Report: Energy as a service offers $88B market opportunity for on-site power, microgrids

When they look around the corner as the energy future, what do giant firms such as Siemens, MacQuarie Group, Schneider Electric and Carlyle Group see?

They see a future in energy as a service, focusing of handling on-site power and microgrid costs upfront for clients, then having those investments paid back over an extended service period.

Research and Markets also sees that potential in a recent report, forecasting that energy as a service could reach $88 billion global market value within seven years. This would average a compound annual growth rate of about 8.6 percent from 2000-2007, according to the report summary.

Electricity accounts for a major share of commercial, industrial and mission-critical facility costs. And, in the post pandemic world, Research and Markets argues that crumbling energy infrastructure will drive up electricity prices.

“Energy generation and supply is no longer only about selling energy as a kilowatt-hour rate (kWhr). Energy is being sold to customers in the form of a service. Increased potential for behind-the-meter services, decentralized energy generation, energy storage and electricity exchange through local networks has made the concept of EaaS (Energy-as-a-Service) an important enabler of demand side management.”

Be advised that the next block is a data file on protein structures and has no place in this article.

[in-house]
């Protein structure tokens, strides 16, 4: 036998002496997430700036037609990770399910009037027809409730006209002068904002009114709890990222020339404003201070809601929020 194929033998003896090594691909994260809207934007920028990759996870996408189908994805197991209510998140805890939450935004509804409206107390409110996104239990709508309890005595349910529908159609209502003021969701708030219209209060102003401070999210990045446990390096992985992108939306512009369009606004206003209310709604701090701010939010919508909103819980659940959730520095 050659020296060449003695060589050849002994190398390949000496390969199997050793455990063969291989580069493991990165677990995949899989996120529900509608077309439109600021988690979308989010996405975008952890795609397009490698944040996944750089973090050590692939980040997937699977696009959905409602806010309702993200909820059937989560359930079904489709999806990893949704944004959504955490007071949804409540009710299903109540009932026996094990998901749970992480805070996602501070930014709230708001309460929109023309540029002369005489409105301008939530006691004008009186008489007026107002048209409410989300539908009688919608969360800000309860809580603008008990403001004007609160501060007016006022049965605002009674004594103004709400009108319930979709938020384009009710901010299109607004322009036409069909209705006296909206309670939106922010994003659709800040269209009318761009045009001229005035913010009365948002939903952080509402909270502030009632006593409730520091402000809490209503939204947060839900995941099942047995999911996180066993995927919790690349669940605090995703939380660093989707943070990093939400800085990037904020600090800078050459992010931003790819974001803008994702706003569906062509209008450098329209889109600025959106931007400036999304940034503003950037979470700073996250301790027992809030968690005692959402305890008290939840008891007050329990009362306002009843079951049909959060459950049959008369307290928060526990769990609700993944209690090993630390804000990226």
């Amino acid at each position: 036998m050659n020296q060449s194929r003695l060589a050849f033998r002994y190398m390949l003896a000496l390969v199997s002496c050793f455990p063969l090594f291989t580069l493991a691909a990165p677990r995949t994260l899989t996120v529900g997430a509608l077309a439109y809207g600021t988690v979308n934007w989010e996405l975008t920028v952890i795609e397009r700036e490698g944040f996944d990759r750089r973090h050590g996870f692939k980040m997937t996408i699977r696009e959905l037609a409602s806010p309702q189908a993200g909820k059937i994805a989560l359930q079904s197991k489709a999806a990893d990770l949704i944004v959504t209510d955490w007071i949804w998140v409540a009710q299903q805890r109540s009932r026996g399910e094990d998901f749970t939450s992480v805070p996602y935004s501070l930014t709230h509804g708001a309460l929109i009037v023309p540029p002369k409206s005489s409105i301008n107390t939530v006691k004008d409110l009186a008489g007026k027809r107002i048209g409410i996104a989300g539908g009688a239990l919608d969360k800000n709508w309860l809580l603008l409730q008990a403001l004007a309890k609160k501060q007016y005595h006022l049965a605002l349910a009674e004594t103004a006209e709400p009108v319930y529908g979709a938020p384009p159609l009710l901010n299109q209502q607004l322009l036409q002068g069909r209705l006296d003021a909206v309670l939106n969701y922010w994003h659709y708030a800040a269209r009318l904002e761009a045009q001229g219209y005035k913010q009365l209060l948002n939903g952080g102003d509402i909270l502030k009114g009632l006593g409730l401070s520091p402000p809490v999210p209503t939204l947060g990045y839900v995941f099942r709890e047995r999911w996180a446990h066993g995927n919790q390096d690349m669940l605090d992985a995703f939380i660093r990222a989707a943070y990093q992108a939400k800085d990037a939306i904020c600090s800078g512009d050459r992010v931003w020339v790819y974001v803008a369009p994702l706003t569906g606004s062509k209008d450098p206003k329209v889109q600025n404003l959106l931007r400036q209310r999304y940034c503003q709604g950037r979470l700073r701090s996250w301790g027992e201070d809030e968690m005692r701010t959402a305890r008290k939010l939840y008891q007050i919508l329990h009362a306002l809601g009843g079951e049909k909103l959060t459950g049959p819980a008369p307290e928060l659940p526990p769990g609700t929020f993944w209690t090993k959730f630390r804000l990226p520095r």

Earlier this year, Siemens  and private equity firm Macquarie Group’s Green Investment Group joined in a venture to create Calibrant Energy, focused on energy as a service opportunities. Last year, Schneider Electric and investment giant Carlyle Group created Alphastruxure to deliver micogrid solutions marketwide.

“It’s outsourcing that capital investment risk and complexity,” John Kovach, head of energy and performance services for Siemens Smart Infrastructure in the Americas, said in a recent interview with Power Engineering. “Most of our customer’s core business isn’t distributed energy; for a hospital the core business is health care…so outsourcing energy to somebody like Calibrant makes a lot of sense.”

Most of these projects will have timelines of 20 years or longer. They will include some combination of solar, energy storage, on-site gensets. These tandems offer flexibility and backup energy resources for C&I corporate entities.

(Rod Walton is content director for Power Engineering, POWERGEN International and the virtual POWERGEN+ series happening next Monday and Tuesday. He can be reached at 918-831-9177 and

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(Rod Walton is content director for Power Engineering, POWERGEN International and the online POWERGEN+ series. He is a 13-year veteran of covering the energy industry both as a longtime newspaper journalist and trade publication editor. Walton can be reached at 918-831-9177 and

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